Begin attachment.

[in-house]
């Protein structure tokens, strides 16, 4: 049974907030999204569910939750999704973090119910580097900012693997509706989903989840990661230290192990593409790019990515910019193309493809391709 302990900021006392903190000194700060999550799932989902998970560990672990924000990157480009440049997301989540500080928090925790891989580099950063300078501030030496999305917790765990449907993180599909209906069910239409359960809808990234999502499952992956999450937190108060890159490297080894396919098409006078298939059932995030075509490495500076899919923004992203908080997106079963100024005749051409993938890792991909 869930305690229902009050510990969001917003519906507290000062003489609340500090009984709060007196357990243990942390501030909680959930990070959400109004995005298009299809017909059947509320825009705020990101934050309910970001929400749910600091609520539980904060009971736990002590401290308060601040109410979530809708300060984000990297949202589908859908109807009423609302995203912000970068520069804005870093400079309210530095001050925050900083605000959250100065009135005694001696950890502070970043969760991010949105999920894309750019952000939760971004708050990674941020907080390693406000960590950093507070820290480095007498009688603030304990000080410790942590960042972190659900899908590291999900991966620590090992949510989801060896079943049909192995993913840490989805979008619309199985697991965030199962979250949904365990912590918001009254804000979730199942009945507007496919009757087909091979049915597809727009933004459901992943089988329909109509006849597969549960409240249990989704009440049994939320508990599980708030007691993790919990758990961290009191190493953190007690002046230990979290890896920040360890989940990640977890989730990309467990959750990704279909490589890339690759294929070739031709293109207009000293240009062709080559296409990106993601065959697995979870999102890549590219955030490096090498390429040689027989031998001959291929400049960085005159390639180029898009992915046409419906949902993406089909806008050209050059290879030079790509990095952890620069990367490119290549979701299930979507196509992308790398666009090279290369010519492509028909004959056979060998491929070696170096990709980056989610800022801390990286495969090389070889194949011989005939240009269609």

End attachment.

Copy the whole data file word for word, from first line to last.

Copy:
[in-house]
């Protein structure tokens, strides 16, 4: 049974907030999204569910939750999704973090119910580097900012693997509706989903989840990661230290192990593409790019990515910019193309493809391709 302990900021006392903190000194700060999550799932989902998970560990672990924000990157480009440049997301989540500080928090925790891989580099950063300078501030030496999305917790765990449907993180599909209906069910239409359960809808990234999502499952992956999450937190108060890159490297080894396919098409006078298939059932995030075509490495500076899919923004992203908080997106079963100024005749051409993938890792991909 869930305690229902009050510990969001917003519906507290000062003489609340500090009984709060007196357990243990942390501030909680959930990070959400109004995005298009299809017909059947509320825009705020990101934050309910970001929400749910600091609520539980904060009971736990002590401290308060601040109410979530809708300060984000990297949202589908859908109807009423609302995203912000970068520069804005870093400079309210530095001050925050900083605000959250100065009135005694001696950890502070970043969760991010949105999920894309750019952000939760971004708050990674941020907080390693406000960590950093507070820290480095007498009688603030304990000080410790942590960042972190659900899908590291999900991966620590090992949510989801060896079943049909192995993913840490989805979008619309199985697991965030199962979250949904365990912590918001009254804000979730199942009945507007496919009757087909091979049915597809727009933004459901992943089988329909109509006849597969549960409240249990989704009440049994939320508990599980708030007691993790919990758990961290009191190493953190007690002046230990979290890896920040360890989940990640977890989730990309467990959750990704279909490589890339690759294929070739031709293109207009000293240009062709080559296409990106993601065959697995979870999102890549590219955030490096090498390429040689027989031998001959291929400049960085005159390639180029898009992915046409419906949902993406089909806008050209050059290879030079790509990095952890620069990367490119290549979701299930979507196509992308790398666009090279290369010519492509028909004959056979060998491929070696170096990709980056989610800022801390990286495969090389070889194949011989005939240009269609």